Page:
Sunday, May 27, 2018

Returning IS Fighters in the Balkans: Beyond the Immediate Security Threat

Publication: Terrorism Monitor

By: Ebi Spahiu

The Jamestown Foundation

Over the years, the nations of the Western Balkans have seen about 1,000 of their citizens join al-Qaeda’s Syria wing, Jabhat Fateh al-Sham (formerly known as Jabhat al-Nusra), and move on to join so-called Islamic State (IS). [1] 

They have hailed from majority-Muslim communities in Bosnia, Albania, Kosovo, as well as minority Muslim populations in Serbia, Montenegro and Macedonia.

Regional governments have responded by criminalizing participation in foreign conflicts and taking measures against recruiters, radical preachers and jihadist propaganda networks. [2] The threat of attack is real but limited, while years since the alarm bells first went off, it remains unclear what effect returning foreign fighters will have in the longer term.

While the Western Balkans is not immune to terrorist attacks, as sporadic attempted attacks and some lone actor shootings have demonstrated, there is little consensus on the true threat returning foreign fighters pose for the region. Indeed, the general perception is that the region holds little propaganda value as a target for jihadists, raising the question of whether they intend to move further into Europe and in what way the phenomenon will manifest itself in the region’s security landscape.

The Returnees

Between 250–300 Balkan fighters who quit IS and returned home between 2014-2015 seem to have done so having become disillusioned by the war and disheartened by the infighting between jihadist groups (Gazeta Tema, October 8, 2017). The authorities appear to believe that few of these returnees pose an immediate security risk. In Albania, for instance, media reports have claimed that only 15 of some of the 40 returnees may pose a threat (, March 23, 2016).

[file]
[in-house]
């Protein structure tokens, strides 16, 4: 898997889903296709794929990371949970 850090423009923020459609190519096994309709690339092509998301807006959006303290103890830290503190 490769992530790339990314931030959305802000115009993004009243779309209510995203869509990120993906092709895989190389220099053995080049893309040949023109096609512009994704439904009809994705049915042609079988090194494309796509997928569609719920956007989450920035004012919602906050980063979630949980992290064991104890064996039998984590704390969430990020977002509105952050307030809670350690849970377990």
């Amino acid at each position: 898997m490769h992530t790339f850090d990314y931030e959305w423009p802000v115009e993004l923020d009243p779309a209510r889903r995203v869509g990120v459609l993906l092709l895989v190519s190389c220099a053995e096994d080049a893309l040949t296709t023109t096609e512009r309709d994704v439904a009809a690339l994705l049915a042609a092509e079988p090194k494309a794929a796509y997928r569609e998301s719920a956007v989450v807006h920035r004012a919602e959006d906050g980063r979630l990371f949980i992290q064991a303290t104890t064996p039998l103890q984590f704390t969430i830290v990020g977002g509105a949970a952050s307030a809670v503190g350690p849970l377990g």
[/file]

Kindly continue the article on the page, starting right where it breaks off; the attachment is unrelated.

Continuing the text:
Others seem unable or unwilling to return, instead remaining in Syria and Iraq with their families and children. [4] Security agencies in Kosovo claim that there are still 91 children (37 of whom were born in Syria and Iraq) and 41 women in areas under IS control. Only seven women and three children have so far returned home (BalkanWeb, April 5).

Vlado Azinovic, professor of political science at the University of Sarajevo, commented that there were only “a few groups of women and children desperate to return” to the Balkans. “I don’t think that the men will attempt to come back, short of being faced with the choice of imminent death in Syria and Iraq, or criminal prosecution back home,” he said. [5]

Despite the security implications of leaving a generation of potential jihadist fighters to grow up under the influence of remaining IS leaders, governments across Europe, including those of the Western Balkans, seem hesitant to repatriate those left in Syria and Iraq.

Meanwhile, in Bosnia, there are an undetermined number of children born in territories formerly held by IS as a result of “marriages” between Bosnian men and women of other nationalities, Azinovic claims. There are also orphans, adopted by Bosnians, whose nationalities are unknown.

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